At 6:30 p.m. Thursday, the final draft of the Hays comprehensive plan, which is designed to cover at least the next 10 years, will be presented to the Hays City Commission for approval.
Recently, RDG Planning and Design's Amy Haase presented a summation of the beautifully prepared, picturesque, informational document of the dedicated work by at least eight members of her team from Omaha, Neb.
The document consists of 141 pages of seven plan chapters addressing: profile of Hays; land use profile of Hays; public facilities, parks, transportation, and infrastructure; a vision for Hays; the development vision; key districts; and implementation.
A volunteer steering committee of 12 Hays residents has been working diligently for the past 14 months addressing the needs, wants and desires for the future of our community.
Our committee was most ably assisted by our Hays City Commission, Hays city staff and the Hays Area Planning Commission.
Early on, I submitted an application to essentially represent the seniors of our fair city in whatever way I might be helpful as an advocate.
Several senior issues have surfaced in the plan. As our aging composition of total population changed during the past 10 years, we are seeing an increased number living to an older age. This change should necessitate the need for more low-cost senior housing, improved pedestrian and trails infrastructure preparation, and an expanded "life plan," with new concepts for a senior center.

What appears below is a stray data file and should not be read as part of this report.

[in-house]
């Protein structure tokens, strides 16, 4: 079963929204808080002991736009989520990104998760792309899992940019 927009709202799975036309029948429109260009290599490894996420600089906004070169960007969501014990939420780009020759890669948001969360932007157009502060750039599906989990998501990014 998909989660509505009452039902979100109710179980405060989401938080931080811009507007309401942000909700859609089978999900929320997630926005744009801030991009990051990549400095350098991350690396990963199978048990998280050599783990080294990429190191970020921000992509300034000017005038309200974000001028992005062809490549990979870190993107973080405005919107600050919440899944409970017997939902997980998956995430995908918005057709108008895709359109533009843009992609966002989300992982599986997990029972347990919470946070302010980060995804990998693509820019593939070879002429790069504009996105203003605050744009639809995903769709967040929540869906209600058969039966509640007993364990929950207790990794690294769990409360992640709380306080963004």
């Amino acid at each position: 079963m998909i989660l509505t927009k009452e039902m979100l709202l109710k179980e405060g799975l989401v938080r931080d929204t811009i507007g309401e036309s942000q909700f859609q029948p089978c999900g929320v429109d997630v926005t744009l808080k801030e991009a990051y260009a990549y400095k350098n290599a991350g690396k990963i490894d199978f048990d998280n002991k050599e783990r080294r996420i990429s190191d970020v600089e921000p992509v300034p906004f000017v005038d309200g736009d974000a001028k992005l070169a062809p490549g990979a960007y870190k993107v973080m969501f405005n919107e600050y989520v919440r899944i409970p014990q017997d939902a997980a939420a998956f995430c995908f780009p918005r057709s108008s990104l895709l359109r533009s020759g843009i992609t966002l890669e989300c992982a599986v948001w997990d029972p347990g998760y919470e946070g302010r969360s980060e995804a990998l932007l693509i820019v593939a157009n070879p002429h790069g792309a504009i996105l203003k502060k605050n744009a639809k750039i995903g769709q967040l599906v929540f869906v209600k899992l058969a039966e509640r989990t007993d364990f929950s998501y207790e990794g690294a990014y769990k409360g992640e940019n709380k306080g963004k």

In our discussions, the subject of "quality of life" has been mentioned many times. There has been some interest in possibly developing part of Hays as a "retirement community," because of the availability of expanding medical care, wellness and fitness programs, intellectual educational availability, arts, music and cultural activities, shopping, and business opportunities.
Hays could become a very desirable place in which to retire.
In our recent presentation, I don't believe I heard any specific mention of Hays' significant historical background. The limestone monuments are here. Historic Fort Hays sits ready to welcome travelers and visitors, adequate vacation signage is in place, the historical documentation and presentation is available, but we don't always think about how our city might become an historical icon in the long-range plan for Hays, Kansas.
Maybe these are some of the items that will take us into the next comprehensive plan for many years to come. Go Hays!
Harry Watts is an AARP community service volunteer.